The more exposure you have within your industry segment, the greater the chance that you will be able to meet or surpass your sales quota. You should always be striving to expand your network. Your connections give you credibility and can also open up new opportunities for you through their network. Incidentally, you should do the same for people in your network.

How did a B2B Sales Pro got invited into an opportunity through #SocialSelling? @bernieborges answersClick To Tweet

One of our clients had a salesperson who was monitoring conversations in LinkedIn and tweets from prospective companies, as well as from her competitors. She observed an online exchange between a competitor’s salesperson and a person at a company representing a prospective customer. The exchange was clear about the intent of the prospect inquiring into product features of the competitor. Sidenote: a public inquiry such as this may be unavoidable, but do your best to keep such an inquiry private through Twitter DMs, text, email or phone conversations.

In this case, the salesperson at our client reached out to the prospect to insert herself into the conversation. Her outreach was direct and to the point about the prospect’s inquiry. A sales conversation ensued and eventually, our client’s salesperson won the business. 


How This Story Could’ve Gone South

Your buyer will check you out online because they can. Imagine if the prospect in this story visited the sales person’s LinkedIn profile prior to agreeing to engage and was not impressed with her profile. Chances are that prospect would not have engaged with that salesperson’s outreach, even if the brand she represents is an authoritative vendor. In that case, it’s possible the prospect might search out a different salesperson from that authoritative vendor. It’s imperative (table stakes) for a salesperson to have a social profile that serves as a sales asset comprised of a strong headline, a well written summary that’s customer centric and relevant experience that’s also customer centric. Such a social profile will attract inbound sales conversations.

How a SalesPerson Sold Out a Seminar

This client salesperson is located in a territory with many companies in the oil and gas industry. His company scheduled a half day seminar to present solutions to the oil and gas industry. Less than two months before the seminar, no one was signed up to attend the event.

The salesperson used Twitter to identify people in the oil and gas industry in and near this geographic location. In addition to discovering people to invite to the event, he discovered a local chapter of an industry association. He contacted the association to inform them of the planned seminar. The association agreed to share information about the event with their membership through their Twitter account. In short, the association partnered with this salesperson to promote the event, and the event ‘sold out.’ More importantly, the event produced a rich pipeline of new opportunity for this salesperson.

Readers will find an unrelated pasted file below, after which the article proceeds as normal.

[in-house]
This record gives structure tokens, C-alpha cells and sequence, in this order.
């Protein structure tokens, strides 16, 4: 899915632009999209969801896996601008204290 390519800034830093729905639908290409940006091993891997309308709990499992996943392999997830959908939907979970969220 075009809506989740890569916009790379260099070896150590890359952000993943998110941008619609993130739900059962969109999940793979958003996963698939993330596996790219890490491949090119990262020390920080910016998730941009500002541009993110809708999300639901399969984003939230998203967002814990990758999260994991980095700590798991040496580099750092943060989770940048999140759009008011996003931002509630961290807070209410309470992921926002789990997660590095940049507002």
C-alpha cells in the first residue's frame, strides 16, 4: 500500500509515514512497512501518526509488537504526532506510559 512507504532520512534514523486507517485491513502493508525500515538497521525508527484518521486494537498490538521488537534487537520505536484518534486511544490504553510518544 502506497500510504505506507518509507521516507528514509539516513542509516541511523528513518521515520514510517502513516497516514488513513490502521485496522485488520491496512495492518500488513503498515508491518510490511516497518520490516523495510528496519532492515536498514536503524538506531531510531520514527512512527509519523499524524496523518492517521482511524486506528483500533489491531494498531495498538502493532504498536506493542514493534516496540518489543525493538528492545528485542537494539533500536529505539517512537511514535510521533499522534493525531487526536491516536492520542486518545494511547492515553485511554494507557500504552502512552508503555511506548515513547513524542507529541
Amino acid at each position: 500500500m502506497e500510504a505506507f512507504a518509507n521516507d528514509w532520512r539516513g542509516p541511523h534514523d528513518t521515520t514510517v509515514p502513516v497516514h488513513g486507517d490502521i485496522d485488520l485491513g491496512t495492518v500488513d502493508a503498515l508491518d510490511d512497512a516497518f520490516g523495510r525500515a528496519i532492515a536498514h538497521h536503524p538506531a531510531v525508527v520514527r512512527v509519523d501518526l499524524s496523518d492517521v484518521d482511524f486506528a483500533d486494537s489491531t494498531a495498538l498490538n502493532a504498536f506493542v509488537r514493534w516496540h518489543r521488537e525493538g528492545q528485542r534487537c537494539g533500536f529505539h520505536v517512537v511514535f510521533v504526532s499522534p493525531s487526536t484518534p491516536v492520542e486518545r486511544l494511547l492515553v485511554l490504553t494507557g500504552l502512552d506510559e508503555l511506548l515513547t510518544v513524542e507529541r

Lessons Learned from These Two Examples

Both examples above have common threads. In both cases, the salesperson embraced social selling strategies as a contemporary means of reaching and engaging people for sales conversations.

Also, in both cases the salesperson invested time to conduct research in social channels, notably LinkedIn and Twitter. I mention this because it takes time to “listen” on social channels. When it’s done purposefully and with an efficient process, the payoff can be huge.

77% of B2B buyers are unwilling to speak to a salesperson before completing research online. Source: Global Performance Group.

The B2B buyer is intentionally conducting research online. Providing useful content to your prospective buyer on social media is a great way to start a sales conversation. If you’re not sharing information that addresses the problems your prospects face, then you’re probably missing out on sales opportunities. The typical B2B buyer is in search of relevant information. You should be a source of that information. So, it’s important that you’re providing the information they need through social media to influence their willingness to have a sales conversation with you.

57% of the buyer’s journey is completed before a sales person talks with them. Source: HubSpot.

Ensure you’re keeping prospects engaged on social media by sharing content that will help them take the next step in their buying journey. Most of the time your buyers don’t want to speak with a sales representative until they have conducted enough research to validate that vendor as a contender. Buyers engage in content found through blog posts and discussions on LinkedIn, Twitter, Facebook, YouTube, product reviews, etc. So, make sure that you’re visible to your prospects and give them what they need, or you risk missing out on the chance to have a sales conversation with them.

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Bernie Borges

Bernie Borges is CMO of Vengreso, the leader in digital sales transformation. He's also Host of the award winning Modern Marketing Engine podcast. His book Marketing 2.0, was an early playbook in social media strategy. Bernie is also a trainer and speaker. He has a passion for guiding clients in aligning marketing and sales for accelerated revenue results. Bernie enjoys kayaking with his family in Tampa Bay, going to hockey games and you'll find him at the gym at 6am Monday through Friday, rain or shine.